Pentagon, which has been turning over smaller military bases to Iraqi forces in
a number of provinces in the past year, has built up and retained four
"super-bases" around the country capable of housing tens of thousands of
In congressional testimony early last year, the then-chief of the US Central
Command, General John Abizaid, laid out a number of reasons Washington would
want to retain at least permanent access to those bases, although he stressed
at the time that a policy on long-term US presence in Iraq had not been
In particular, he cited the "need to be able to deter ambitions of an
expansionistic Iran", ensure the "free flow of goods and resources on which the
prosperity of our nation and everybody else in the world depend", and carry out
"No doubt there is a need for some presence in the region over time primarily
to help people to help themselves through this period of extremists versus
moderates," he said in remarks that gained little attention at the time.
Despite the rapid descent into sectarian civil war in Iraq, as well as the
plunge in public support in the US for the war that was made clear by the
Democratic landslide in congressional elections last November and the
publication of the ISG's recommendations, since Abizaid's testimony, the
administration does not appear to have reconsidered its position.
"Of course, our original plans called for 13 permanent military bases, and the
grand scheme was to deploy large numbers of troops there to exercise military
hegemony over the Middle East," said retired Lieutenant-General John Johns in a
teleconference arranged last Friday by the National Security Network. "That
still is in the back of the mind of President Bush and some of his advisers.
"I can't take seriously that they would compare the Korea situation with Iraq,"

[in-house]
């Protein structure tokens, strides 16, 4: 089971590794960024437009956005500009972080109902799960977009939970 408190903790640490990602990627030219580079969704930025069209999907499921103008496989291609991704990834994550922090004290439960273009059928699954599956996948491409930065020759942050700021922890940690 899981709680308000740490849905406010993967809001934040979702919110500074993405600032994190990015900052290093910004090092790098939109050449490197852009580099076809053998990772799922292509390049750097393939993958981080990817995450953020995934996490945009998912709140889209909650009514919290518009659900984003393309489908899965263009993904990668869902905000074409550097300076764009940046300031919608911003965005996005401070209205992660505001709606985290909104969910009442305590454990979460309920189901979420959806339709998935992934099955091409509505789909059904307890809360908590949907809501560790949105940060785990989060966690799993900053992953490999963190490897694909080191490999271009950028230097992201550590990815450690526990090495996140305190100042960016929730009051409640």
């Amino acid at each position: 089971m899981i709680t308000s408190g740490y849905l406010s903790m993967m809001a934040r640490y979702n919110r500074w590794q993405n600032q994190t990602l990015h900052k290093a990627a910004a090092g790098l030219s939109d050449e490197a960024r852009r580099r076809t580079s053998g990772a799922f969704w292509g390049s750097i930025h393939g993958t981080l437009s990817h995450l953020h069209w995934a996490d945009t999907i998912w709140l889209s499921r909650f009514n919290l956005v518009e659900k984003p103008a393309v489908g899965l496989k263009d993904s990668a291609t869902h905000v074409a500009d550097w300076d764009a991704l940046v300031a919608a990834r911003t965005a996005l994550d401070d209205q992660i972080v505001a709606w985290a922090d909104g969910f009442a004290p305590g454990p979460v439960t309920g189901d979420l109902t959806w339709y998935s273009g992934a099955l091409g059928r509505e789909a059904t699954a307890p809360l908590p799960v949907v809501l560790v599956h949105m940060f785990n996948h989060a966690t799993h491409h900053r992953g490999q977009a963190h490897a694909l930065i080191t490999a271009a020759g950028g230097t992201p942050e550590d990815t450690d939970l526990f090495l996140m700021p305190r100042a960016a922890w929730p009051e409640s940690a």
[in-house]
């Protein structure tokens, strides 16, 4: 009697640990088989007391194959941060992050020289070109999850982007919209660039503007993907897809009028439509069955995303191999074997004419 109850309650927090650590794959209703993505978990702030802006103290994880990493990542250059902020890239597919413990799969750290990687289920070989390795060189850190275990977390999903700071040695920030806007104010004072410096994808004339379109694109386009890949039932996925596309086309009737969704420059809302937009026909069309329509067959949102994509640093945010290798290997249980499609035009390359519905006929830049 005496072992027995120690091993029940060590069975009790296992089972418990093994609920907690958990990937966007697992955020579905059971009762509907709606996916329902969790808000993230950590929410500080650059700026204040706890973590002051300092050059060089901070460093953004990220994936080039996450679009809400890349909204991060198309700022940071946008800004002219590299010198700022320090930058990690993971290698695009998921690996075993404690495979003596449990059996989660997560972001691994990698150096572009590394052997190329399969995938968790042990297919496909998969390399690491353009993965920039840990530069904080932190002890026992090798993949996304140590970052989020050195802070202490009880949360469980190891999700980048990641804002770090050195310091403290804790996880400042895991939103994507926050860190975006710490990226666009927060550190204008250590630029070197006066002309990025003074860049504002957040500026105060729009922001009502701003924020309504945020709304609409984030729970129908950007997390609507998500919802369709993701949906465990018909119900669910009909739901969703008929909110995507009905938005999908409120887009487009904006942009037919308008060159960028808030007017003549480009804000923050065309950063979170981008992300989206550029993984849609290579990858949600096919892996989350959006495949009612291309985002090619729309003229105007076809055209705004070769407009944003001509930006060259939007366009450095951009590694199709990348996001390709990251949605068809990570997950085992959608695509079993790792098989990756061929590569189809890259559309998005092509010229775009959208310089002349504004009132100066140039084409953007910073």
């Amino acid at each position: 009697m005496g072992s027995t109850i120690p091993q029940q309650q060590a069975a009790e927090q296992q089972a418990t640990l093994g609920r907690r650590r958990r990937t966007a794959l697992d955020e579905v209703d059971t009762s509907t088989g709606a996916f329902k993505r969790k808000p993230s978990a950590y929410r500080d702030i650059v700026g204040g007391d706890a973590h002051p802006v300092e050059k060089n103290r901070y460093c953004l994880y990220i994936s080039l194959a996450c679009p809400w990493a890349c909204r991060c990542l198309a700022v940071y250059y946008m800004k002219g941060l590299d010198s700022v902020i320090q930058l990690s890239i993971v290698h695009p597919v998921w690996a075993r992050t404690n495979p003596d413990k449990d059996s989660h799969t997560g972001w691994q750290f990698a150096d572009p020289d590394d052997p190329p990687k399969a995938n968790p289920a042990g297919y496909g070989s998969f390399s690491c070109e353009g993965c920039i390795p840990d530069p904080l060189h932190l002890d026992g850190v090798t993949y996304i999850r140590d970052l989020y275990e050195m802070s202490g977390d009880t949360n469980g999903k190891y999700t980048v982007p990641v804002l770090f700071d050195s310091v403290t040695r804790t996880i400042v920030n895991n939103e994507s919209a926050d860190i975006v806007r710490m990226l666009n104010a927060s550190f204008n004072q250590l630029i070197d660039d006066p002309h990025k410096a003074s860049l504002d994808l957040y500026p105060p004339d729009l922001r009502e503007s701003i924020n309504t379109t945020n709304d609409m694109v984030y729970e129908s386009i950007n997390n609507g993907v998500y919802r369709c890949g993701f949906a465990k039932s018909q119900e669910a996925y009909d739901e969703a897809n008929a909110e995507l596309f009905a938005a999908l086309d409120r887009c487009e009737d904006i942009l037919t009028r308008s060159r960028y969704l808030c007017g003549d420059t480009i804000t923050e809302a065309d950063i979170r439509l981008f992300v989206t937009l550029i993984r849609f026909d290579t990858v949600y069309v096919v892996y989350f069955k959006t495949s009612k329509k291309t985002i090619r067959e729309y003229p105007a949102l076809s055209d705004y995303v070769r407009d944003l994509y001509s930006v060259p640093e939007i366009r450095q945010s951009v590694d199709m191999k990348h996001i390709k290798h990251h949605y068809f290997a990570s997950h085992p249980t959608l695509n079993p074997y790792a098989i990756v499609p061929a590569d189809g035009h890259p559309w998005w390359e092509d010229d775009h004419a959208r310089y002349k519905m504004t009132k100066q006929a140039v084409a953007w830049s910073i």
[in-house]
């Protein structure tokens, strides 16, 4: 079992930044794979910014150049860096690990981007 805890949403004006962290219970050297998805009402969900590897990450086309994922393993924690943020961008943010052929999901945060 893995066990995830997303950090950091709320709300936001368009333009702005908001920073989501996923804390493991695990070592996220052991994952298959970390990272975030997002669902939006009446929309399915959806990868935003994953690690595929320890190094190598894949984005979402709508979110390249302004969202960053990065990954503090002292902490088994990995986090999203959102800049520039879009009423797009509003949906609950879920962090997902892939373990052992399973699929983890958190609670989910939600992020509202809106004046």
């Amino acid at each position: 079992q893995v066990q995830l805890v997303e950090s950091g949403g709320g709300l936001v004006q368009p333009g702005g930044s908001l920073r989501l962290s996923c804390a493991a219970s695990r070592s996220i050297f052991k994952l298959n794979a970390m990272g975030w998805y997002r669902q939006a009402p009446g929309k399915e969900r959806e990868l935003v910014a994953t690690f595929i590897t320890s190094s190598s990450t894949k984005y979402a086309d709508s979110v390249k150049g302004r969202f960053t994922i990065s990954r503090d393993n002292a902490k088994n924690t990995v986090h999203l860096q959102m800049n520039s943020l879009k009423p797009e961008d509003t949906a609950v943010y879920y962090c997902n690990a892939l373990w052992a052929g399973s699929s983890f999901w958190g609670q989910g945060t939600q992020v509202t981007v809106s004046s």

he noted, adding, "What bothers me is that it's an umbrella for staying the
Given prevailing popular sentiment in Iraq, maintaining a permanent military
presence there could also undermine Washington's ostensible goal to promote
democracy there, according to Charles Smith, an expert on the Persian Gulf
region at the University of Arizona.
"This model requires the approval and cooperation of an Iraqi government, the
gaining of which is highly doubtful. So if the US wants official approval, it
will have to place its own man in power and keep there by force," he said. "In
that case, the model to refer to is South Vietnam in the early 1960s, and we
all know what happened there."
At least one Korea specialist said there are indeed parallels between the two
situations, but only in a negative sense.
"Korea and Iraq are both examples of Americans stumbling into an unknown
political, social and civilizational thicket, thinking they will solve some
problem quickly, only to find that they cannot get out - ever, apparently,"
said University of Chicago historian Bruce Cumings, who stressed that
Washington first became militarily involved in Korea immediately after Japan's
defeat in World War II to prevent guerrillas led by North Korean founder Kim
Il-sung from taking over the South.
"Then the Pentagon perpetual-motion machine takes over, and we have a new set
of military bases to go with the roughly 735 [others] that we have around the
world," he said.
Another prominent Northeast Asia specialist at the University of California at
San Diego, Chalmers Johnson, described the analogy as potentially "disastrous".
"The Koreans have not asked us to stay there for the past 50 years. It's become
one of the most anti-American countries that we've been allied with for some
time now, in large part due to the bases we have there," said Johnson, who has
published several books on Washington's global military deployment, including The
Sorrows of Empire.